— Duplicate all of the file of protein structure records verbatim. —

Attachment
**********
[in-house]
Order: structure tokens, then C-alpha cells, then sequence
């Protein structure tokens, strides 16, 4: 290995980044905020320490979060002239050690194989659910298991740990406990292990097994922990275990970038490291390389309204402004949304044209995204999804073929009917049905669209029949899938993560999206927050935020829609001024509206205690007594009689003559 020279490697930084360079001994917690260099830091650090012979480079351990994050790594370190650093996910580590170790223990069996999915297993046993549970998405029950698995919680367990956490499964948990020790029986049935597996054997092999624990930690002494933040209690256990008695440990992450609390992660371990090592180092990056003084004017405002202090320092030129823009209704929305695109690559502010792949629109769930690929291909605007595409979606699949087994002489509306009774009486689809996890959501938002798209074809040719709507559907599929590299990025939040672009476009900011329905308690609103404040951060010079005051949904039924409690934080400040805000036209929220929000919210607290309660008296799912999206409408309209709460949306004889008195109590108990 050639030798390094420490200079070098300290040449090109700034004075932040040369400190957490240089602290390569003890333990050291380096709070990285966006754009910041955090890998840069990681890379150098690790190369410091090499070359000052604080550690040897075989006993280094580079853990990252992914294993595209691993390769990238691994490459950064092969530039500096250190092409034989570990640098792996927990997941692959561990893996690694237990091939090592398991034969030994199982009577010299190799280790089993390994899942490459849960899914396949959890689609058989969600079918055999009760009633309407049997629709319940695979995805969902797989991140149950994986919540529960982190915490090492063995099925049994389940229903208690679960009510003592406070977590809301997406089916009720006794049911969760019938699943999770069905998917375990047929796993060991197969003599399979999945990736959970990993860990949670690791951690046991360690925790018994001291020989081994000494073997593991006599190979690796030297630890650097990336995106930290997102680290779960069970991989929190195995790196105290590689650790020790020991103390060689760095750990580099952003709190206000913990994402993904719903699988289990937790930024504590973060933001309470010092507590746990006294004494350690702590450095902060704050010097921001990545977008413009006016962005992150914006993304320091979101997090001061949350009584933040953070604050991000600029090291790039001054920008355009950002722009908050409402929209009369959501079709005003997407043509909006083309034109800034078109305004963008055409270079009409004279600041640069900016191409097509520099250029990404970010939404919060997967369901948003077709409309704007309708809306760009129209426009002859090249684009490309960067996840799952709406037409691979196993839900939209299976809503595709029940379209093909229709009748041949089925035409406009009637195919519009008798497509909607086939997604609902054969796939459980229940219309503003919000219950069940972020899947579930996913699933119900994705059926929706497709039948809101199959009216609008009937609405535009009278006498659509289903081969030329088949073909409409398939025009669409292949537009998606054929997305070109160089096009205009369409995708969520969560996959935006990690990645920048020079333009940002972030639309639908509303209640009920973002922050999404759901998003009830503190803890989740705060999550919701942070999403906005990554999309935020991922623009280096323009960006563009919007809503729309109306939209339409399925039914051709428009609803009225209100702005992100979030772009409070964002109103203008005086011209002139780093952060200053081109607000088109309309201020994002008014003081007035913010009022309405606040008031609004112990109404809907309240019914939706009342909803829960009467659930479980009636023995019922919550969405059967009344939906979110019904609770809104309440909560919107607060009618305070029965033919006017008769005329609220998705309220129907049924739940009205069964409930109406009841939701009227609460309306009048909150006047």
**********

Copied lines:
[in-house]
Order: structure tokens, then C-alpha cells, then sequence
């Protein structure tokens, strides 16, 4: 290995980044905020320490979060002239050690194989659910298991740990406990292990097994922990275990970038490291390389309204402004949304044209995204999804073929009917049905669209029949899938993560999206927050935020829609001024509206205690007594009689003559 020279490697930084360079001994917690260099830091650090012979480079351990994050790594370190650093996910580590170790223990069996999915297993046993549970998405029950698995919680367990956490499964948990020790029986049935597996054997092999624990930690002494933040209690256990008695440990992450609390992660371990090592180092990056003084004017405002202090320092030129823009209704929305695109690559502010792949629109769930690929291909605007595409979606699949087994002489509306009774009486689809996890959501938002798209074809040719709507559907599929590299990025939040672009476009900011329905308690609103404040951060010079005051949904039924409690934080400040805000036209929220929000919210607290309660008296799912999206409408309209709460949306004889008195109590108990 050639030798390094420490200079070098300290040449090109700034004075932040040369400190957490240089602290390569003890333990050291380096709070990285966006754009910041955090890998840069990681890379150098690790190369410091090499070359000052604080550690040897075989006993280094580079853990990252992914294993595209691993390769990238691994490459950064092969530039500096250190092409034989570990640098792996927990997941692959561990893996690694237990091939090592398991034969030994199982009577010299190799280790089993390994899942490459849960899914396949959890689609058989969600079918055999009760009633309407049997629709319940695979995805969902797989991140149950994986919540529960982190915490090492063995099925049994389940229903208690679960009510003592406070977590809301997406089916009720006794049911969760019938699943999770069905998917375990047929796993060991197969003599399979999945990736959970990993860990949670690791951690046991360690925790018994001291020989081994000494073997593991006599190979690796030297630890650097990336995106930290997102680290779960069970991989929190195995790196105290590689650790020790020991103390060689760095750990580099952003709190206000913990994402993904719903699988289990937790930024504590973060933001309470010092507590746990006294004494350690702590450095902060704050010097921001990545977008413009006016962005992150914006993304320091979101997090001061949350009584933040953070604050991000600029090291790039001054920008355009950002722009908050409402929209009369959501079709005003997407043509909006083309034109800034078109305004963008055409270079009409004279600041640069900016191409097509520099250029990404970010939404919060997967369901948003077709409309704007309708809306760009129209426009002859090249684009490309960067996840799952709406037409691979196993839900939209299976809503595709029940379209093909229709009748041949089925035409406009009637195919519009008798497509909607086939997604609902054969796939459980229940219309503003919000219950069940972020899947579930996913699933119900994705059926929706497709039948809101199959009216609008009937609405535009009278006498659509289903081969030329088949073909409409398939025009669409292949537009998606054929997305070109160089096009205009369409995708969520969560996959935006990690990645920048020079333009940002972030639309639908509303209640009920973002922050999404759901998003009830503190803890989740705060999550919701942070999403906005990554999309935020991922623009280096323009960006563009919007809503729309109306939209339409399925039914051709428009609803009225209100702005992100979030772009409070964002109103203008005086011209002139780093952060200053081109607000088109309309201020994002008014003081007035913010009022309405606040008031609004112990109404809907309240019914939706009342909803829960009467659930479980009636023995019922919550969405059967009344939906979110019904609770809104309440909560919107607060009618305070029965033919006017008769005329609220998705309220129907049924739940009205069964409930109406009841939701009227609460309306009048909150006047």